Research interests: We use conventional and novel computational tools to investigate the reactivity of organic and biological molecules in their electronically excited states. One major target of our work is the mapping of the photon-induced "force field" which sets an equilibrium molecular structure into motion in realistic molecular environments (e.g., in solution or in a protein cavity). We also investigate the reactive motion itself up to time scales beyond 10-12 seconds. This force field can be calculated and represented in terms of photochemical reaction paths: i.e., paths that start on an excited state potential energy surface and end on the ground state energy surface. Photochemical reaction paths comprise mechanistic elements that are not involved in the description of thermal reactions. These correspond to real crossings of different potential energy surfaces. For photochemical reactions prompted by direct irradiation these crossings often correspond to conical intersections that are regarded as the photochemical analogues of transition states. Given the central role of photochemical reaction paths, excited state trajectories and conical intersections (as well as singlet/triplet surface crossings) in the investigation of the excited state reactivity of proteins (e.g., biological photoreceptors) or solvated molecules (e.g., dyes in solution), we also develop computational strategies based on a combination of ab-initio quantum chemical methods and molecular mechanics methods that allow to study the effects of light irradiation on complex molecular systems.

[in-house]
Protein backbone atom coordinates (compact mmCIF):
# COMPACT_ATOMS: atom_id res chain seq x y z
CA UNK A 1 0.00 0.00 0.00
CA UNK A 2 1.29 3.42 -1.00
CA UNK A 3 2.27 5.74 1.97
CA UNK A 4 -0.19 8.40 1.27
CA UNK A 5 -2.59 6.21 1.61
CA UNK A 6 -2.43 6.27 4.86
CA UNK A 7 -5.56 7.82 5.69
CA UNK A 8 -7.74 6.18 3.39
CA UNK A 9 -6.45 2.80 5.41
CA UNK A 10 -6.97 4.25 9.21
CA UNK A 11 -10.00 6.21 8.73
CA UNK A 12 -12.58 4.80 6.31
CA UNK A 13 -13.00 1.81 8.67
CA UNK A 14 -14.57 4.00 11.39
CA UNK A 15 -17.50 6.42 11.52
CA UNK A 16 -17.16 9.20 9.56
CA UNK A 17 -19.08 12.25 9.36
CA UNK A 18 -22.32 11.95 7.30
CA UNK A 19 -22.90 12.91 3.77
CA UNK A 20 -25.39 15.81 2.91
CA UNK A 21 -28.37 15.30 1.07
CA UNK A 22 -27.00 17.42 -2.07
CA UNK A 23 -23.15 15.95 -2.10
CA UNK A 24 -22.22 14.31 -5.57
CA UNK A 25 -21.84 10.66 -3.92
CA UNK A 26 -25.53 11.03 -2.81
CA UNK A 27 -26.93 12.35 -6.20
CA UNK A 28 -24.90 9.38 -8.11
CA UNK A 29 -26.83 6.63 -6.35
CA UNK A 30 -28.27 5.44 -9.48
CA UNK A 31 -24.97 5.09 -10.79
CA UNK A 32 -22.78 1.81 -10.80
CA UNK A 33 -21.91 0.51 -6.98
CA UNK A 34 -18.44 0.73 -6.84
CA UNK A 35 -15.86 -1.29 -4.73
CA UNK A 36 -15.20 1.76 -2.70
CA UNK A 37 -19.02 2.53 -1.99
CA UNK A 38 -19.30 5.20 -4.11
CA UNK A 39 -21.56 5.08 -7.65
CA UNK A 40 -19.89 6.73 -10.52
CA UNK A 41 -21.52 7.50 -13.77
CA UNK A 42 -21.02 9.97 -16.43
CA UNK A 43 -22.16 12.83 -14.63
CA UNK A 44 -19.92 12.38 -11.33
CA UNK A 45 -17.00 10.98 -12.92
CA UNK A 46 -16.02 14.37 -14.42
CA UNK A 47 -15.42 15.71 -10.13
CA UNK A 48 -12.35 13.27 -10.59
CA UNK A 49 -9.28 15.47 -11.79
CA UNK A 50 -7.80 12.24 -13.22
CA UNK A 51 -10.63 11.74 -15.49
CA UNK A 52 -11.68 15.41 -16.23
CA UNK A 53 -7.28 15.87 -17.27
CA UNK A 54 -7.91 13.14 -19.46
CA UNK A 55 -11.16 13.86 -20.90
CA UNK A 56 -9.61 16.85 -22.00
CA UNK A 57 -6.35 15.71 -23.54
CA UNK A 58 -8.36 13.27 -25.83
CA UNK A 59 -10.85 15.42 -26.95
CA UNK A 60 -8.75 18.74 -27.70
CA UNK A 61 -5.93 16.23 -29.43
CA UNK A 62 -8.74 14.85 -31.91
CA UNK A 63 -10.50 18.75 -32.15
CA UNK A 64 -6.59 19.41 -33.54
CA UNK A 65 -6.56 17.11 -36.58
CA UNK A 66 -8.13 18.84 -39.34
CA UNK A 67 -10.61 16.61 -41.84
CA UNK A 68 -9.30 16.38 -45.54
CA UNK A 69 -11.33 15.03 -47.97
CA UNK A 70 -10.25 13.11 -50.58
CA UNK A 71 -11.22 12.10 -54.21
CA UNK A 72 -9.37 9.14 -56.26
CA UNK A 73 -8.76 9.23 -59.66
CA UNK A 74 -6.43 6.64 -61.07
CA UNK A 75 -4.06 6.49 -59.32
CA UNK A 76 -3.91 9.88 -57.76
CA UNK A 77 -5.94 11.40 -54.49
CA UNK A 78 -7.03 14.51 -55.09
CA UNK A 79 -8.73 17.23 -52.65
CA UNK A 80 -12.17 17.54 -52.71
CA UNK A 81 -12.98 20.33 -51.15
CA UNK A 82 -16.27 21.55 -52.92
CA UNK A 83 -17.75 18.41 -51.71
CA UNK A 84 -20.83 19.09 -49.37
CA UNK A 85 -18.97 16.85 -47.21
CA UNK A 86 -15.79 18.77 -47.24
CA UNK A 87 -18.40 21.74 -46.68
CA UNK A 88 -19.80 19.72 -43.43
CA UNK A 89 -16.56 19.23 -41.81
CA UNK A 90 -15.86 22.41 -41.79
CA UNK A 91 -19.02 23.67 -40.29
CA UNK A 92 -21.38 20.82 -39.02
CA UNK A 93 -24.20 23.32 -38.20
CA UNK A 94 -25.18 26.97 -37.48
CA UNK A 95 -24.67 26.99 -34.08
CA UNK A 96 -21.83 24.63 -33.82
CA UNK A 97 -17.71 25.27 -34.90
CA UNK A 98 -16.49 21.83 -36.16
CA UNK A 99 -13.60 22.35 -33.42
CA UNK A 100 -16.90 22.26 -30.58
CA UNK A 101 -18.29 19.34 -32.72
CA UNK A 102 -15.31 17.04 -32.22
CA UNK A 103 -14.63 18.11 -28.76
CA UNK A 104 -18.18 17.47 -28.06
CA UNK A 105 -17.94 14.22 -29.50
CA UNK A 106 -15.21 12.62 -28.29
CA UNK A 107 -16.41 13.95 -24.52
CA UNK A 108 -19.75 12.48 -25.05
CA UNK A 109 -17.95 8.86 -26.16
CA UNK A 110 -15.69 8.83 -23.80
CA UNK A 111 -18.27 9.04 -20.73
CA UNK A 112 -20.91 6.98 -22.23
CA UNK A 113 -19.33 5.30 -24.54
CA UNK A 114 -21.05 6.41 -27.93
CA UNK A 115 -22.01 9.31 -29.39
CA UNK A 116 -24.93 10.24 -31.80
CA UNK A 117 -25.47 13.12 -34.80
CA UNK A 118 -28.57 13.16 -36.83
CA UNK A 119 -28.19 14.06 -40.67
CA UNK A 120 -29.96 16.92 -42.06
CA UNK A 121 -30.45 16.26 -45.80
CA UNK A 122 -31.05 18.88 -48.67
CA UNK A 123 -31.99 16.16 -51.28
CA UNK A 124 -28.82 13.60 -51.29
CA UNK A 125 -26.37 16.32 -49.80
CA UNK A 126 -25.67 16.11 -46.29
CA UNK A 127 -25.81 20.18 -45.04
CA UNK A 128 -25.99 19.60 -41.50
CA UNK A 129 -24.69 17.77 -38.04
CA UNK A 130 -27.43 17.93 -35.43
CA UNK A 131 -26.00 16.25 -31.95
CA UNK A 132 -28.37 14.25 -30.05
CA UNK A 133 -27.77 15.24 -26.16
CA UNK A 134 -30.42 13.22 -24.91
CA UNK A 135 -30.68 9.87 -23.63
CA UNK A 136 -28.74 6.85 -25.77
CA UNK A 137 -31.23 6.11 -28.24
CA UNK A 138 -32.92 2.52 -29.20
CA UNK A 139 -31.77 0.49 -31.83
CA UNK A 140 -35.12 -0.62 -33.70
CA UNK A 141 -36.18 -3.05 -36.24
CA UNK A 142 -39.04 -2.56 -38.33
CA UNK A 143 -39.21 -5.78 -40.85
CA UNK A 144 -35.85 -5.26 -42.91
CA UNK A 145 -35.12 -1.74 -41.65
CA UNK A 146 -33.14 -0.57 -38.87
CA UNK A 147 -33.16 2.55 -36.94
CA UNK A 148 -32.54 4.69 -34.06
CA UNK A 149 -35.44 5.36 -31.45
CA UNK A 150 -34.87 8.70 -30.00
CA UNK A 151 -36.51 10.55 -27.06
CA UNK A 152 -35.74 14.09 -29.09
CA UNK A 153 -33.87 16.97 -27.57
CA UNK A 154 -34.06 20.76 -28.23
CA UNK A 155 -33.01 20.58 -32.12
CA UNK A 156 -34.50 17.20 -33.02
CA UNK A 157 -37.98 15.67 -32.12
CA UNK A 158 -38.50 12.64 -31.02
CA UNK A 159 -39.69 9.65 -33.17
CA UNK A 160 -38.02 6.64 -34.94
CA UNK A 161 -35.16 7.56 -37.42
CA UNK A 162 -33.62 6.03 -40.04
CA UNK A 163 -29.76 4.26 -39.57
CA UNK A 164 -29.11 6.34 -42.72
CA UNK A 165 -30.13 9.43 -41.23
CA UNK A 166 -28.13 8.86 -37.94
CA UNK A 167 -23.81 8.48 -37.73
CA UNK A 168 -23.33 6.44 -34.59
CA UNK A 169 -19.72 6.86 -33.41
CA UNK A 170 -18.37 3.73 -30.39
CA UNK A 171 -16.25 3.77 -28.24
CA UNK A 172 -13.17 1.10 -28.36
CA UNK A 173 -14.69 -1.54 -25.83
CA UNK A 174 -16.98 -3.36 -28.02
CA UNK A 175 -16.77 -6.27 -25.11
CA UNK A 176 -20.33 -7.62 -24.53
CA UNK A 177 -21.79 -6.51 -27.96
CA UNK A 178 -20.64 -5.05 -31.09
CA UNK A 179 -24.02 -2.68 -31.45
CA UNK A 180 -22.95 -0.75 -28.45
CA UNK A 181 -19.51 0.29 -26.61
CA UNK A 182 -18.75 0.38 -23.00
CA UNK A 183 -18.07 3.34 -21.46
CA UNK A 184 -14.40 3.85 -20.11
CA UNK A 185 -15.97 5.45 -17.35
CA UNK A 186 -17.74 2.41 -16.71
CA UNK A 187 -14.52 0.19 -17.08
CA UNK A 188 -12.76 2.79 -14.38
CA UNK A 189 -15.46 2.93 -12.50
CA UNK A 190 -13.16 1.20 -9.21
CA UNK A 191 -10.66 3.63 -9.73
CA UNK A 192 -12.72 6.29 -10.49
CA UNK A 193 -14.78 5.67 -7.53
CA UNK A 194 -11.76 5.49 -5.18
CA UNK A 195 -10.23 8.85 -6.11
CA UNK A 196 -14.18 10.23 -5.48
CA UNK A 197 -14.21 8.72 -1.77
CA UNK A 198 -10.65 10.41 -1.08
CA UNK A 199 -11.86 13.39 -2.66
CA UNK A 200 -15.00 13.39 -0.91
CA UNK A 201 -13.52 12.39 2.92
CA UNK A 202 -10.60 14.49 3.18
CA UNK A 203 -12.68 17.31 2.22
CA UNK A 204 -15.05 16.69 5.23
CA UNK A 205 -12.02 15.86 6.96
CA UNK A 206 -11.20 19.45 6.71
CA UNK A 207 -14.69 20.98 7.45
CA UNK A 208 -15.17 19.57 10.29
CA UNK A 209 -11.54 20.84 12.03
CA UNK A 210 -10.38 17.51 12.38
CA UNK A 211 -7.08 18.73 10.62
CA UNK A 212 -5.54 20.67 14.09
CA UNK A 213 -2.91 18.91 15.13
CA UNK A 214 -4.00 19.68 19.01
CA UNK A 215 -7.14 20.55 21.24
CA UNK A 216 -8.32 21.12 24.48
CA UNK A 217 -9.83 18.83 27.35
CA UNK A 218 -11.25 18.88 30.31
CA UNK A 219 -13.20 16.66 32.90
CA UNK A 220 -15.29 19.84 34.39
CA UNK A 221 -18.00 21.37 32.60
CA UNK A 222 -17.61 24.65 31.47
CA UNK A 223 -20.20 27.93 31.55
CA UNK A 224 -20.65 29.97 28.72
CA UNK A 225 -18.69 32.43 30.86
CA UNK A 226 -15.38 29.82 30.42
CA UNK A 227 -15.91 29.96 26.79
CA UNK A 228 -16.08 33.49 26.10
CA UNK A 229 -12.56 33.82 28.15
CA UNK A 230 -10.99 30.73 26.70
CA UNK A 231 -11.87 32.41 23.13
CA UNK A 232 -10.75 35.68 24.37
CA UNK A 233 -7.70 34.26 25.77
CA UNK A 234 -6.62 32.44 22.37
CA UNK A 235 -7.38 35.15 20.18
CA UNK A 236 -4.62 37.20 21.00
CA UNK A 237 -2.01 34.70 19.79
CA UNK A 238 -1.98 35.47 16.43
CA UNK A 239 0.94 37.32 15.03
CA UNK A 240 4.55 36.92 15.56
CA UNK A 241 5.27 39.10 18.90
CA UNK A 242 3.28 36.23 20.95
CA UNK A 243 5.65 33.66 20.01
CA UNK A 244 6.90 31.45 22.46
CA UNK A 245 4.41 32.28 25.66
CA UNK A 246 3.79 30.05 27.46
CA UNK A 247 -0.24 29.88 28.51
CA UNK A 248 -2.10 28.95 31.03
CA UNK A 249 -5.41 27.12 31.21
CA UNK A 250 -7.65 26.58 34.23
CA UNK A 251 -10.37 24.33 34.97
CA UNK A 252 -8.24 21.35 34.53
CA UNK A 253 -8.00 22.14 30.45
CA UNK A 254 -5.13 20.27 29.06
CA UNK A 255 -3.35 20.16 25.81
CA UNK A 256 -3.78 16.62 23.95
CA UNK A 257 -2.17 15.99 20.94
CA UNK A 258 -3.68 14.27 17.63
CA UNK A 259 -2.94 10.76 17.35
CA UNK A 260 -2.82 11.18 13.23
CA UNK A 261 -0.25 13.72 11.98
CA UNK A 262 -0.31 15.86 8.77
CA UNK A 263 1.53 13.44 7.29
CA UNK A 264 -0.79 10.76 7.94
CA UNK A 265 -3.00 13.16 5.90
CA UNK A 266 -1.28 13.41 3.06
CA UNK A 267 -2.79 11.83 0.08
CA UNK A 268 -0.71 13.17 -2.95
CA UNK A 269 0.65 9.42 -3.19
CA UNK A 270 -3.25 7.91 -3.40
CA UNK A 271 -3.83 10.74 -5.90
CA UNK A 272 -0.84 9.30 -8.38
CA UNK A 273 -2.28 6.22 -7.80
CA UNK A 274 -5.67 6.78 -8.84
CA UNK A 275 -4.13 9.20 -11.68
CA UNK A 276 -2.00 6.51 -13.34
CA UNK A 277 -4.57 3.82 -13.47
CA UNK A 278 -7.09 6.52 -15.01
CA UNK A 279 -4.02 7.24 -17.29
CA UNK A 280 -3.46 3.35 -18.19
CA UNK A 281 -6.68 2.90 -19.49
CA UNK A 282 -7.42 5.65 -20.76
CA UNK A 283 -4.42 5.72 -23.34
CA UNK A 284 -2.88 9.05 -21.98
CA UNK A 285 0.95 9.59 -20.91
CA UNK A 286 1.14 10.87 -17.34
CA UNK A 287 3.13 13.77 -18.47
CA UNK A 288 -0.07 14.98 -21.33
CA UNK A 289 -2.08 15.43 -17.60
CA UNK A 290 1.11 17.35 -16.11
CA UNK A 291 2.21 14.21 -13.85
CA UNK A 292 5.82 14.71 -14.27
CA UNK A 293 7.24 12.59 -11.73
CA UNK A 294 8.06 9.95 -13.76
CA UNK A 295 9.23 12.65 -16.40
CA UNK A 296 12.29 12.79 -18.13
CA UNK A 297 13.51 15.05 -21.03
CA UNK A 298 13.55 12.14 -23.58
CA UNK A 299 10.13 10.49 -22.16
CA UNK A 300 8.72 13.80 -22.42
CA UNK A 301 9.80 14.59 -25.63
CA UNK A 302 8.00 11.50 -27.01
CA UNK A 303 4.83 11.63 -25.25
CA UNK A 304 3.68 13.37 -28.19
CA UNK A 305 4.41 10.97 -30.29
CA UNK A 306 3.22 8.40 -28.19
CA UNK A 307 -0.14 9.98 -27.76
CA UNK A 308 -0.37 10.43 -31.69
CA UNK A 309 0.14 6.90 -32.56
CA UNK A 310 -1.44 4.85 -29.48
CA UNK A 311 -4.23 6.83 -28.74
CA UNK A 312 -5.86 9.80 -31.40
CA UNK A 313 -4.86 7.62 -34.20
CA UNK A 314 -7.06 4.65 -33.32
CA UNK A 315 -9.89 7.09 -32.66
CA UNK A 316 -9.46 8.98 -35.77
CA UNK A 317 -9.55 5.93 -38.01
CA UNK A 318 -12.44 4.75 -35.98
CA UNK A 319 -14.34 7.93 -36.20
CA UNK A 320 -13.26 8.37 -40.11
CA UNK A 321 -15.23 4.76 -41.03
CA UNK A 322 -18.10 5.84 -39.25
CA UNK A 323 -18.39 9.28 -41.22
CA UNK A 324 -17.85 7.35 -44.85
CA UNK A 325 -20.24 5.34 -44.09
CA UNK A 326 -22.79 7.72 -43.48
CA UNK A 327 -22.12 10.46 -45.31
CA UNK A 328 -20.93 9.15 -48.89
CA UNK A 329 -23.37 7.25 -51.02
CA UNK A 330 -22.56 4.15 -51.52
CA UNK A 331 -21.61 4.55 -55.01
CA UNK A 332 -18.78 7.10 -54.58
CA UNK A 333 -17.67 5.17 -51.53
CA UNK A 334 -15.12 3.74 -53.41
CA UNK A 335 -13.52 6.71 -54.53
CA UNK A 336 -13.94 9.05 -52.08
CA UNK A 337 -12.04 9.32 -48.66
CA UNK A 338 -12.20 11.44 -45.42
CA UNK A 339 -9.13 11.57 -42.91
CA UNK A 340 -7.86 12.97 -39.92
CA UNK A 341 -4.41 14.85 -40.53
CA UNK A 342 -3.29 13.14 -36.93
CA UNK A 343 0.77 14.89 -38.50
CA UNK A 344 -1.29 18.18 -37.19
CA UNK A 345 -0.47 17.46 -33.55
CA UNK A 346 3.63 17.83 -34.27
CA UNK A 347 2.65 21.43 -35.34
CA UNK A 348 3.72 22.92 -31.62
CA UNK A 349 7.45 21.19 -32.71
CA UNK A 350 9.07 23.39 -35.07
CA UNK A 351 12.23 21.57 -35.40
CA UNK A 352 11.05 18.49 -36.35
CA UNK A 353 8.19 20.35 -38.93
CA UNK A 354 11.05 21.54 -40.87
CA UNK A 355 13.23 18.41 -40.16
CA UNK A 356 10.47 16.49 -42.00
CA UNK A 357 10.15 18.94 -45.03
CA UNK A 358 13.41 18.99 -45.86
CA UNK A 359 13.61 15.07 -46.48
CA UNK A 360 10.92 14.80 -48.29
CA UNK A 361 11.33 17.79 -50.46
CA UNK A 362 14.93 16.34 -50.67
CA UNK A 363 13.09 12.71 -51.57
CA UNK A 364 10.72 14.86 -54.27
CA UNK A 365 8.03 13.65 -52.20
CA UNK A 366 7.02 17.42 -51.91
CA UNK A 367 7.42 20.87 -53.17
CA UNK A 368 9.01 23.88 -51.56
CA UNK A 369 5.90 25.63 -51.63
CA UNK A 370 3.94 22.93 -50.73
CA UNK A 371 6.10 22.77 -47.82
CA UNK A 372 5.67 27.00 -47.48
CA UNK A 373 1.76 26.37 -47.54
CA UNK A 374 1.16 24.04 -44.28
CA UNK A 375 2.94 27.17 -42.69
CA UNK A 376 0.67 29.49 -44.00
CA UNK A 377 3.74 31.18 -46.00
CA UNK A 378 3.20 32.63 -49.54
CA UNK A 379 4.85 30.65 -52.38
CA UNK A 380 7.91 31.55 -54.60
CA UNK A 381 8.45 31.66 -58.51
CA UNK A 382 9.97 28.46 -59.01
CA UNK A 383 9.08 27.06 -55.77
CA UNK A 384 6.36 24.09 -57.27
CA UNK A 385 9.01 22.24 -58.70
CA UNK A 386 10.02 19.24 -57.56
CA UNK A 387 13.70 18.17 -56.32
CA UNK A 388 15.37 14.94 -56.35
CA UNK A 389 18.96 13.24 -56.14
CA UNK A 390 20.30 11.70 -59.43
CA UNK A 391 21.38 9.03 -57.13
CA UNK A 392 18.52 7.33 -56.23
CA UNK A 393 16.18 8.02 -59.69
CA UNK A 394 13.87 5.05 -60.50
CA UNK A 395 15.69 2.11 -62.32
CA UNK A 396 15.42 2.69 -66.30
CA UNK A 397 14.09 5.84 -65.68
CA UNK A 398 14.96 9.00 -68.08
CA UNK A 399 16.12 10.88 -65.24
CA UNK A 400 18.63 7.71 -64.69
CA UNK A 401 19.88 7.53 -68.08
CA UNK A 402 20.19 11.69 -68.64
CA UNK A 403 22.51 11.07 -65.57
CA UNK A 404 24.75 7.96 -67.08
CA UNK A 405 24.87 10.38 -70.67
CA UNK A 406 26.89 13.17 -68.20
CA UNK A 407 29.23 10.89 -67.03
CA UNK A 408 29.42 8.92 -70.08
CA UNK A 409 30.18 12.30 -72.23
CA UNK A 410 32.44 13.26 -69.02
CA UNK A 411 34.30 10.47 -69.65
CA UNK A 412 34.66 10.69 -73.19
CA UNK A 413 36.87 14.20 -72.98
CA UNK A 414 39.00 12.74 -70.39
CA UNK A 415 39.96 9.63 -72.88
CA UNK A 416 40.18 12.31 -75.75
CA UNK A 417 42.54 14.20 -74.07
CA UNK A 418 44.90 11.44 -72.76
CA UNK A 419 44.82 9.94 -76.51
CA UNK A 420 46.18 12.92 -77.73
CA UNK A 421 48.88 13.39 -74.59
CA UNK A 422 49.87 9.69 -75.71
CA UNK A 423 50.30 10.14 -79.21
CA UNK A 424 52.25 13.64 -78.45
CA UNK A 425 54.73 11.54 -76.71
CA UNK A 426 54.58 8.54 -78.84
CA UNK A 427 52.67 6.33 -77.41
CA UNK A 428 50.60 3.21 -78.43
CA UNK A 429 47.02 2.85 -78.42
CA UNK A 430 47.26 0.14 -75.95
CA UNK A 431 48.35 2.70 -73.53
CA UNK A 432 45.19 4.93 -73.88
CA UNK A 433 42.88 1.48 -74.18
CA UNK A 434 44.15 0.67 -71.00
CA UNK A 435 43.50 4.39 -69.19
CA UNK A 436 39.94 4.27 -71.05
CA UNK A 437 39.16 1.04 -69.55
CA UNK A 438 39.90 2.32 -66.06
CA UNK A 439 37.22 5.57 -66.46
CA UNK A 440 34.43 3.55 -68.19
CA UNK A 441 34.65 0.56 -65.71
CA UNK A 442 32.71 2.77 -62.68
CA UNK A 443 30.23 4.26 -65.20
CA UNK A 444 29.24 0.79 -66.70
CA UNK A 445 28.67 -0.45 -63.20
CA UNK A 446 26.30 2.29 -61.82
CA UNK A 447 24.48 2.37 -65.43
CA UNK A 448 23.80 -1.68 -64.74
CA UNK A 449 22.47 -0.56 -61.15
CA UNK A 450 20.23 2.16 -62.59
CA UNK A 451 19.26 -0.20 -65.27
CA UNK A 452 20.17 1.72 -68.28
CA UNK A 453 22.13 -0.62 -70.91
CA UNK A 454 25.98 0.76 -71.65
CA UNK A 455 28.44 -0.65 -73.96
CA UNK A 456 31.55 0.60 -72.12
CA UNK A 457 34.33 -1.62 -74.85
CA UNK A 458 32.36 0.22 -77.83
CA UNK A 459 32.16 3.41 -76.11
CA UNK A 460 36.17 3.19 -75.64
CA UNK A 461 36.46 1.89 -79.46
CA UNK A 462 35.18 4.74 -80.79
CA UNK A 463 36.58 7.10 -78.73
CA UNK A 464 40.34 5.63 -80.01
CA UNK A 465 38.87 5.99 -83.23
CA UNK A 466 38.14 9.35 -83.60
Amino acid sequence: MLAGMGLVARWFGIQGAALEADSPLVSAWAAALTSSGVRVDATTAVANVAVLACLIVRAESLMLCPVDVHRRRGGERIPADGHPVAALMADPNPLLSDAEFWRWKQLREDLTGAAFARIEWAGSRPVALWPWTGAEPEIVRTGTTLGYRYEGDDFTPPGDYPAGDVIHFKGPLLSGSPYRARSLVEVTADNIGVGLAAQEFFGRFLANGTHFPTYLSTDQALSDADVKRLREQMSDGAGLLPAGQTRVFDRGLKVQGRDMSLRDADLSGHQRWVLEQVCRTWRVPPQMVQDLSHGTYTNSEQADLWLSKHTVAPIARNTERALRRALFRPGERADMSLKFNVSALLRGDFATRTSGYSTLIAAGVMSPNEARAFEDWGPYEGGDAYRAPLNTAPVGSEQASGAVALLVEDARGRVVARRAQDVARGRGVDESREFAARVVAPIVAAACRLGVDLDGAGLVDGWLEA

Prof. Massimo Olivucci
Bachelors: University of Bologna, Italy
M.S., Ph.D: University of Bologna, Italy
-Full Professor of Organic Chemistry, University of Siena (since 2001)
-Research Professor and Director of the Laboratory of Computational Photochemistry and Photobiology, Bowling Green State University (since 2006)
Laboratory for Computational Photochemistry and Photobiology
The Laboratory for Computational Photochemistry and Photobiology (LCPP) is a bi-national lab devoted to the development of tools for mapping excited state potential energy surfaces and for the systematic characterization of the photochemical reactivity of different classes of organic and biological chromophores. The main target of LCPP is to help to establish and consolidate a branch of computational chemistry entirely devoted to the investigation of light-induced phenomena in molecular and bio-molecular materials. This also includes the introduction of new generations of MSc and Graduate students to the methods of theoretical and computational photochemistry. The research activity focuses on the development and application of state-of-the-art computational protocols for the simulation of photophysical and photochemical processes in both isolated chromophores and in the condensed phase. Ultimately, these methodologies will be used to provide an atomic-level description of the mechanism of light energy transduction from the single-molecule level to complex systems.
The basic activity is dominated by the search for the mechanisms that control the light energy wastage and exploitation at the molecular level. It is expected that different technological applications, in the field of the control of the three-dimensional architecture and reactivity of molecules of technological or biological interest is pursued. This includes the design of molecular devices or biological molecules (i.e. peptides or proteins) with certain desired optical or photochemical properties. The development of novel (or more effective) computational tools is also part of our research activity.